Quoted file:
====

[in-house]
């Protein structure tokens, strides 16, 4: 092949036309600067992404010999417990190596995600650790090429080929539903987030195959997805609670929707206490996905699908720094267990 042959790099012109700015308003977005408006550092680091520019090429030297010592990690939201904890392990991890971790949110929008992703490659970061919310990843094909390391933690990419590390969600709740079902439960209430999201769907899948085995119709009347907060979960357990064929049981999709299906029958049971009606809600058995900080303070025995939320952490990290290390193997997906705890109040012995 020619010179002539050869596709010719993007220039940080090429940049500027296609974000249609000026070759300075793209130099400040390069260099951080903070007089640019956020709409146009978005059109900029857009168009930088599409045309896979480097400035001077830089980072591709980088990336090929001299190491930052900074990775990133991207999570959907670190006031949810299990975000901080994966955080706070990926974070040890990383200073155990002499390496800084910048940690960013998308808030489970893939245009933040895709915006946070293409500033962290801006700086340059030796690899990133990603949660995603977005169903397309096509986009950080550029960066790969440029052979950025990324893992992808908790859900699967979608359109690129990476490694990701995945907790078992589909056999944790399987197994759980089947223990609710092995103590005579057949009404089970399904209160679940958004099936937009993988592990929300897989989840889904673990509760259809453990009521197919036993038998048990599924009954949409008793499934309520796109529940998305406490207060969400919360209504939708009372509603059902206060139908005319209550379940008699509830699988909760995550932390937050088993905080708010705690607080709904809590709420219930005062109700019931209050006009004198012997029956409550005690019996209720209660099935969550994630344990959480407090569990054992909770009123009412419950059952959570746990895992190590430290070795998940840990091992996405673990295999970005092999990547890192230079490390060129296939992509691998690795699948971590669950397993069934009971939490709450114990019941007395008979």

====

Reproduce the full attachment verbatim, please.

[in-house]
């Protein structure tokens, strides 16, 4: 092949036309600067992404010999417990190596995600650790090429080929539903987030195959997805609670929707206490996905699908720094267990 042959790099012109700015308003977005408006550092680091520019090429030297010592990690939201904890392990991890971790949110929008992703490659970061919310990843094909390391933690990419590390969600709740079902439960209430999201769907899948085995119709009347907060979960357990064929049981999709299906029958049971009606809600058995900080303070025995939320952490990290290390193997997906705890109040012995 020619010179002539050869596709010719993007220039940080090429940049500027296609974000249609000026070759300075793209130099400040390069260099951080903070007089640019956020709409146009978005059109900029857009168009930088599409045309896979480097400035001077830089980072591709980088990336090929001299190491930052900074990775990133991207999570959907670190006031949810299990975000901080994966955080706070990926974070040890990383200073155990002499390496800084910048940690960013998308808030489970893939245009933040895709915006946070293409500033962290801006700086340059030796690899990133990603949660995603977005169903397309096509986009950080550029960066790969440029052979950025990324893992992808908790859900699967979608359109690129990476490694990701995945907790078992589909056999944790399987197994759980089947223990609710092995103590005579057949009404089970399904209160679940958004099936937009993988592990929300897989989840889904673990509760259809453990009521197919036993038998048990599924009954949409008793499934309520796109529940998305406490207060969400919360209504939708009372509603059902206060139908005319209550379940008699509830699988909760995550932390937050088993905080708010705690607080709904809590709420219930005062109700019931209050006009004198012997029956409550005690019996209720209660099935969550994630344990959480407090569990054992909770009123009412419950059952959570746990895992190590430290070795998940840990091992996405673990295999970005092999990547890192230079490390060129296939992509691998690795699948971590669950397993069934009971939490709450114990019941007395008979």